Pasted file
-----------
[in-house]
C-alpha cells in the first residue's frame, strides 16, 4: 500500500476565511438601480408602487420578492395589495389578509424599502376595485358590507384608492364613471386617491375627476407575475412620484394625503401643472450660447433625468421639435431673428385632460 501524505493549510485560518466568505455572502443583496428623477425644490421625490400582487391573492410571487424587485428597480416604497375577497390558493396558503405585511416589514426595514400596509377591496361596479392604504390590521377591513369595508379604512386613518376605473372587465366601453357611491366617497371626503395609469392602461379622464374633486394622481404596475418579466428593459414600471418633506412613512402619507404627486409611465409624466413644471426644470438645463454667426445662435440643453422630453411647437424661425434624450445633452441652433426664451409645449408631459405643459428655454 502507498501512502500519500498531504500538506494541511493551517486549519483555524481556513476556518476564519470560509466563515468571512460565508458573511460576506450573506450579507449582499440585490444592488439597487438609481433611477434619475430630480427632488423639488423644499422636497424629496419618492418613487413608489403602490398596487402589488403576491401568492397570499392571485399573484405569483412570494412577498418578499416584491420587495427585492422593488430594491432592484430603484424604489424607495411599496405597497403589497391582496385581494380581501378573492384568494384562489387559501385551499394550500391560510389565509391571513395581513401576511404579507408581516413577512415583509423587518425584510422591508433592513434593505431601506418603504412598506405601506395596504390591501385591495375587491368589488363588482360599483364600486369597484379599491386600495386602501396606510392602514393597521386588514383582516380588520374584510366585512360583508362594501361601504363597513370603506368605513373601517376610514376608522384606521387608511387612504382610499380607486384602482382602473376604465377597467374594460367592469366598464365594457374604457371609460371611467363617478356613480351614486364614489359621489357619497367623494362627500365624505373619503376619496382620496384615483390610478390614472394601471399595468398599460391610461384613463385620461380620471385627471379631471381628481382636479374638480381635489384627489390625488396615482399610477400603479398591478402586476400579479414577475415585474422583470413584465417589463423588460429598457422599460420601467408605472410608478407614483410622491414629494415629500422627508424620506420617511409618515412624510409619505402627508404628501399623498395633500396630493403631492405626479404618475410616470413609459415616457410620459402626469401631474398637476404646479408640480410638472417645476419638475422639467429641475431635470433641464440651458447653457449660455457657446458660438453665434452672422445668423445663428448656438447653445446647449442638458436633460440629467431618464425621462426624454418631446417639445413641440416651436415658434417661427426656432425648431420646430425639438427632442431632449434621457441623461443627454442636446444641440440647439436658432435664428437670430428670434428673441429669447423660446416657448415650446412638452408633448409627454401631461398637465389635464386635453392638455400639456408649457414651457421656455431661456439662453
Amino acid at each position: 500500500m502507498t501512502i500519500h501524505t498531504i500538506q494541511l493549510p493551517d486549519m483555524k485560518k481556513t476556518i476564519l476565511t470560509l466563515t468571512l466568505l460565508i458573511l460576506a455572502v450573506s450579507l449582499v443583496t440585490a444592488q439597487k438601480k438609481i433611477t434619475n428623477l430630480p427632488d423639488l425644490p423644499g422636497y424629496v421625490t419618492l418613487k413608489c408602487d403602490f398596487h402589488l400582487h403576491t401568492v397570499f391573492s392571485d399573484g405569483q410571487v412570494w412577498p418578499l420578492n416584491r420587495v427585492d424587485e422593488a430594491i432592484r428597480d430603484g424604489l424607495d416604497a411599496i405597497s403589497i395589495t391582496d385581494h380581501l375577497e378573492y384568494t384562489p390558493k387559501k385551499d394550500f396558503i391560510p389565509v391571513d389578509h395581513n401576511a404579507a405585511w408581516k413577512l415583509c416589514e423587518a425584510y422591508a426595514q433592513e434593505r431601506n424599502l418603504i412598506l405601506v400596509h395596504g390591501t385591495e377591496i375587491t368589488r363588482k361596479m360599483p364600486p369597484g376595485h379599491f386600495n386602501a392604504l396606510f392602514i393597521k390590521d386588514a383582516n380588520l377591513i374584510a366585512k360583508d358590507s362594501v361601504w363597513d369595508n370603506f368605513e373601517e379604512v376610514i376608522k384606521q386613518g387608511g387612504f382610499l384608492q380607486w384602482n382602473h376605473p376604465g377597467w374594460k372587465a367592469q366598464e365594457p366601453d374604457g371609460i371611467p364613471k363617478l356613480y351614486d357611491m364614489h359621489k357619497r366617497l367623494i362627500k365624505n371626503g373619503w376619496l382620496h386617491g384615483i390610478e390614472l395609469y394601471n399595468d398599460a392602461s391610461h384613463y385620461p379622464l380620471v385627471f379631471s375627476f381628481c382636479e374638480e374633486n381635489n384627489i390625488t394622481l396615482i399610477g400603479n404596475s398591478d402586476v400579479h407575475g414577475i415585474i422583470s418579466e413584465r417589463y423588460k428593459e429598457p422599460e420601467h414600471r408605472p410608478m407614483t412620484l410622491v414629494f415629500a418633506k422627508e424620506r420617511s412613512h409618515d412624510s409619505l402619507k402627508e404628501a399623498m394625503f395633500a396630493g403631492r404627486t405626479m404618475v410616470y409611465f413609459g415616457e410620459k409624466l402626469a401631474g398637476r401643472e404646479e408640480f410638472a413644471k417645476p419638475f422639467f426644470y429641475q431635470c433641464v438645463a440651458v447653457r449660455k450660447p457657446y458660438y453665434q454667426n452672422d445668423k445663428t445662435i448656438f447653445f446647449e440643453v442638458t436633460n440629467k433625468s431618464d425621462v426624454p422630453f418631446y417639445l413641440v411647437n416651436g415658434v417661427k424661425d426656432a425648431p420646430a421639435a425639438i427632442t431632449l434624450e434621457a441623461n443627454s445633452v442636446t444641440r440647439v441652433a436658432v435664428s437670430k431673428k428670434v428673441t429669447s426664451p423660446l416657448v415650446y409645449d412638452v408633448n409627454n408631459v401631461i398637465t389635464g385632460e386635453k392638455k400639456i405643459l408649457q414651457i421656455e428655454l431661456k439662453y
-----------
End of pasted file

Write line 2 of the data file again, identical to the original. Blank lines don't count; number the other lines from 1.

C-alpha cells in the first residue's frame, strides 16, 4: 500500500476565511438601480408602487420578492395589495389578509424599502376595485358590507384608492364613471386617491375627476407575475412620484394625503401643472450660447433625468421639435431673428385632460 501524505493549510485560518466568505455572502443583496428623477425644490421625490400582487391573492410571487424587485428597480416604497375577497390558493396558503405585511416589514426595514400596509377591496361596479392604504390590521377591513369595508379604512386613518376605473372587465366601453357611491366617497371626503395609469392602461379622464374633486394622481404596475418579466428593459414600471418633506412613512402619507404627486409611465409624466413644471426644470438645463454667426445662435440643453422630453411647437424661425434624450445633452441652433426664451409645449408631459405643459428655454 502507498501512502500519500498531504500538506494541511493551517486549519483555524481556513476556518476564519470560509466563515468571512460565508458573511460576506450573506450579507449582499440585490444592488439597487438609481433611477434619475430630480427632488423639488423644499422636497424629496419618492418613487413608489403602490398596487402589488403576491401568492397570499392571485399573484405569483412570494412577498418578499416584491420587495427585492422593488430594491432592484430603484424604489424607495411599496405597497403589497391582496385581494380581501378573492384568494384562489387559501385551499394550500391560510389565509391571513395581513401576511404579507408581516413577512415583509423587518425584510422591508433592513434593505431601506418603504412598506405601506395596504390591501385591495375587491368589488363588482360599483364600486369597484379599491386600495386602501396606510392602514393597521386588514383582516380588520374584510366585512360583508362594501361601504363597513370603506368605513373601517376610514376608522384606521387608511387612504382610499380607486384602482382602473376604465377597467374594460367592469366598464365594457374604457371609460371611467363617478356613480351614486364614489359621489357619497367623494362627500365624505373619503376619496382620496384615483390610478390614472394601471399595468398599460391610461384613463385620461380620471385627471379631471381628481382636479374638480381635489384627489390625488396615482399610477400603479398591478402586476400579479414577475415585474422583470413584465417589463423588460429598457422599460420601467408605472410608478407614483410622491414629494415629500422627508424620506420617511409618515412624510409619505402627508404628501399623498395633500396630493403631492405626479404618475410616470413609459415616457410620459402626469401631474398637476404646479408640480410638472417645476419638475422639467429641475431635470433641464440651458447653457449660455457657446458660438453665434452672422445668423445663428448656438447653445446647449442638458436633460440629467431618464425621462426624454418631446417639445413641440416651436415658434417661427426656432425648431420646430425639438427632442431632449434621457441623461443627454442636446444641440440647439436658432435664428437670430428670434428673441429669447423660446416657448415650446412638452408633448409627454401631461398637465389635464386635453392638455400639456408649457414651457421656455431661456439662453